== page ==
Note – Design Build Cincy 2015 has come and gone, but check out their website here for any updates on this year’s Design Build Cincy!
This article was originally published by Katie Clavey on Cincinnati Refined.
For all you home owners out there… get excited! The second annual Design Build Cincy event is coming up October 30 through November 1 at Music Hall in Over-the-Rhine. The event showcases Cincinnati designers, architects, contractors and makers. Since there are so many things to talk about, we’re going to preview different building and design topics each week leading up to the event. First up…
To get an education on what kitchen and bath remodeling really entails, we caught up with Dave Dressler, Showroom Manager from Keidel Cincinnati. Here’s what we learned.
It’s not uncommon for people to look at their kitchen and end up ultimately performing a complete gut. And here’s why… At least 70% of the time, homeowners make the determination that their current kitchen configuration and cabinetry will not support what they want to do from a design standpoint. Or they’ll decide that the current configuration doesn’t support the appliances the homeowners just have to have. Or their cabinetry is insufficient for the countertops they need to install. There are homes configured for specific system applications, so let’s say you want to add a decorative hood over your stove. Unfortunately, some (actually, most) kitchens don’t allow for air to move outside the kitchen easily, so if you want a ventilation piece added to your kitchen, you have to determine how and where the air can move from inside to outside. Remodeling a kitchen is like that song we sang when we were kids…”The hip bone’s connected to the backbone. The backbone’s connected to the neck bone…” Kitchen components are interconnected and, as a result, a complete gut is mandatory. No need to freak out, though. Design Build Cincy will be hosting loads of great companies like Keidel that will be happy to give advice on remodeling, design, and product selection.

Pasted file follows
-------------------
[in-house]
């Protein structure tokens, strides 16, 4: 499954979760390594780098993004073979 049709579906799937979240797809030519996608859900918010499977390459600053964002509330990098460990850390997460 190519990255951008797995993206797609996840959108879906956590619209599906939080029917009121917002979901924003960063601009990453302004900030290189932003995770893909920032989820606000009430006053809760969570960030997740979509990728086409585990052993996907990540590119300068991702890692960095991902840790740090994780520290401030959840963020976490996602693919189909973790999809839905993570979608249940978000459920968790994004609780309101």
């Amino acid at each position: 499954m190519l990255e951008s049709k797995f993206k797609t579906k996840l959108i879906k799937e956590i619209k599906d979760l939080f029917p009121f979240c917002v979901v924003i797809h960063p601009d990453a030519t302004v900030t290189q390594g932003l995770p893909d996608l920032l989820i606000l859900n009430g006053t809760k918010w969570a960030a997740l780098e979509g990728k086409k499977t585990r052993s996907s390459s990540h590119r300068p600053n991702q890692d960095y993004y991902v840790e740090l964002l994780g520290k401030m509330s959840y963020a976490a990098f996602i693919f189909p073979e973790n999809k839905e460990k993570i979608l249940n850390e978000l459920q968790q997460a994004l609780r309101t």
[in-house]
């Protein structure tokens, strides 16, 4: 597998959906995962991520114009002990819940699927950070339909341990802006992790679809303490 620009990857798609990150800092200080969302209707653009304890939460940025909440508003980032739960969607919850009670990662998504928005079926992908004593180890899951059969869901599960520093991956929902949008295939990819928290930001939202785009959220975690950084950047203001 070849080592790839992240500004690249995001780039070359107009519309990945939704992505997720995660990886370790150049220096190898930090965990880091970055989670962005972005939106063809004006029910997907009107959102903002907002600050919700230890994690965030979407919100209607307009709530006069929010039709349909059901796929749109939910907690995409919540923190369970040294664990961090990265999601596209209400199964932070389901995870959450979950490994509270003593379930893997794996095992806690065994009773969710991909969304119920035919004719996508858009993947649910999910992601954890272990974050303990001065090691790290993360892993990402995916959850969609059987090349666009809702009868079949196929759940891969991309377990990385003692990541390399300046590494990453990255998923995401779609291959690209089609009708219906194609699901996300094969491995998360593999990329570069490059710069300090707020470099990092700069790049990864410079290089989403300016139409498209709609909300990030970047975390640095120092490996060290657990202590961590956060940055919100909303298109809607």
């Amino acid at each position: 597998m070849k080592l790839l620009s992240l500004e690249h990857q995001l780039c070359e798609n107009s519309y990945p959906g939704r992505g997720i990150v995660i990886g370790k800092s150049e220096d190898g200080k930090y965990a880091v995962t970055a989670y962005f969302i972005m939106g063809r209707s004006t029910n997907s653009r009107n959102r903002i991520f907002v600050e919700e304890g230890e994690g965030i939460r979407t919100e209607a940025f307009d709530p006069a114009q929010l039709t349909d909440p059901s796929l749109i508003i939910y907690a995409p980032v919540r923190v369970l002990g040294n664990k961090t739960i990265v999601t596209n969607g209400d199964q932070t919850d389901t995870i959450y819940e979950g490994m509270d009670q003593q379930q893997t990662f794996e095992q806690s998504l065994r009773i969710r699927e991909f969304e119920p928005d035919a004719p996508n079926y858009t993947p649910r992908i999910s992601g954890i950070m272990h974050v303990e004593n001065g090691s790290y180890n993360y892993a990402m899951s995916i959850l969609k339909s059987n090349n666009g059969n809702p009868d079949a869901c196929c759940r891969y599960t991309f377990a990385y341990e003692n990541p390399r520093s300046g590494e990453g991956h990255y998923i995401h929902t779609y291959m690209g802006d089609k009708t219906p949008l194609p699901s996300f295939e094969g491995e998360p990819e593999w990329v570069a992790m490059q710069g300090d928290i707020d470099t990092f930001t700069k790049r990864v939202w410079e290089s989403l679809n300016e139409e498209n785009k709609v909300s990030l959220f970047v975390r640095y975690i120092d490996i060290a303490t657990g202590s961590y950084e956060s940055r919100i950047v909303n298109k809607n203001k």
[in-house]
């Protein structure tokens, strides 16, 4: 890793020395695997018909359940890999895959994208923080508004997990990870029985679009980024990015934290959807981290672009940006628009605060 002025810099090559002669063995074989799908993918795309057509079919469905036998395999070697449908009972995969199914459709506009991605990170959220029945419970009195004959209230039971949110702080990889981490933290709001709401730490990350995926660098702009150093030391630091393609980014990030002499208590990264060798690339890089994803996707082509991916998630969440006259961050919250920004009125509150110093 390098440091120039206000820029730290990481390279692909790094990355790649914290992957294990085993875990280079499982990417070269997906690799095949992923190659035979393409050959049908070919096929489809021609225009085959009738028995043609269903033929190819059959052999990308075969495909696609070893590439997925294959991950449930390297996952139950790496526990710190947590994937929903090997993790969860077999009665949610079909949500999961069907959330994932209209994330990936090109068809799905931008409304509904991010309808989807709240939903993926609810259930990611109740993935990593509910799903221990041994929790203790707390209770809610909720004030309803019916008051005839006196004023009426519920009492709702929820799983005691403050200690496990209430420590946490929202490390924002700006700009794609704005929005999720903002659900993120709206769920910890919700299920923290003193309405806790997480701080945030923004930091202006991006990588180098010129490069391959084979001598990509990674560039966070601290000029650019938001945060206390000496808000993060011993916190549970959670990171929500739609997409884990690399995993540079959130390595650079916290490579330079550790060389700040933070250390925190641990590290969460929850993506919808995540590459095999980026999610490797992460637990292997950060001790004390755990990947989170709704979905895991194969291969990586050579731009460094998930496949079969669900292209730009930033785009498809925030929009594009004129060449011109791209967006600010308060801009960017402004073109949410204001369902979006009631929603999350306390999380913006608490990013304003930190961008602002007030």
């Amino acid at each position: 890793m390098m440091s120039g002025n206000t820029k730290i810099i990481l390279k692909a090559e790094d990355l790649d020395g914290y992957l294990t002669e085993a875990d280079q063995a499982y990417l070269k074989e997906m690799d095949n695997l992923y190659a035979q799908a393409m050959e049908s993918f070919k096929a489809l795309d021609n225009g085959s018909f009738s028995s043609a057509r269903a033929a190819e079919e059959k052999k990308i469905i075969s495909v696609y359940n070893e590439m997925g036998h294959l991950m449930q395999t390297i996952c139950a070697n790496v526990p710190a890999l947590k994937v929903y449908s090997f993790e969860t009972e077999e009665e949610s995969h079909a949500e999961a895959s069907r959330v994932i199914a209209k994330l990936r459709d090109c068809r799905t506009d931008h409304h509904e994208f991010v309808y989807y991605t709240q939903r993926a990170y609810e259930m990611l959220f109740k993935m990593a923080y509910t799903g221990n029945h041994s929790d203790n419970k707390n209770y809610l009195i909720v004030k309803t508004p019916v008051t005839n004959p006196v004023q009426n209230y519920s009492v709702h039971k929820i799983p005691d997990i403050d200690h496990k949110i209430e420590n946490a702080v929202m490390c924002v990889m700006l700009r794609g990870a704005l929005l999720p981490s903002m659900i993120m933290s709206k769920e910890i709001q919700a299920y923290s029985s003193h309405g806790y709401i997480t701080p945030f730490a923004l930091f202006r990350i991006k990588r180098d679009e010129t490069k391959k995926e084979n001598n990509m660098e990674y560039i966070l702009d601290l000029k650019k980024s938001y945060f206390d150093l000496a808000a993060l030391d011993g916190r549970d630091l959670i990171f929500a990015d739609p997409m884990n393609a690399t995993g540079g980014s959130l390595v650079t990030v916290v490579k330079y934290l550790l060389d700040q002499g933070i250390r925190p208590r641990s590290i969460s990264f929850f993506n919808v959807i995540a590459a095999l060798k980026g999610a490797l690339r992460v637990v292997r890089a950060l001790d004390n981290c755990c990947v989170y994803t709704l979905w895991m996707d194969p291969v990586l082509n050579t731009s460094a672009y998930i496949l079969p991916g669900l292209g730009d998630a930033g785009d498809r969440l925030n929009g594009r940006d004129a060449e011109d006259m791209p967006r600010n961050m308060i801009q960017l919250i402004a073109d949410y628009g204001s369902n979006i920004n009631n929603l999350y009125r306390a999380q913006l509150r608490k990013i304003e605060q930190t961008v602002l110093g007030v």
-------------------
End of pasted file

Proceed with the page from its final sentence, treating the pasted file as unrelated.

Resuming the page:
Let’s say you want a brand-new shower with all the bells and whistles to create a spa-like experience. What ends up having to happen when you want to create your own personal spa is… you must break through walls. Typical shower configurations found in 30- to 40-year-old homes here in Cincinnati either have two handles that control a shower head, including a hot and cold valve OR a single valve that controls a shower head. If someone wants to upgrade their bathroom, they have to — at a minimum— open the wall where the shower valve is located. Because you have to change the plumbing in the wall. Usually the plumbing shifts include adding components like a pressure-balance valve (something that wasn’t available years and years ago) that allows for thermostatic control. So. Let’s say your roommate or spouse starts the laundry or turns on a sprinkler, the pressure-balance control value maintains temperature and pressure so you don’t get blasted with cold water or lose power. In short, if you want a baller shower, be prepared to break out a sledgehammer.
Lucky for you, businesses like Keidel and many other remodel-esque vendors will be on hand at Design Build Cincy to make your next remodel easy and enjoyable. And, of course, they’ll show you all the appliances, cabinets, countertops, and fixtures that are hot now!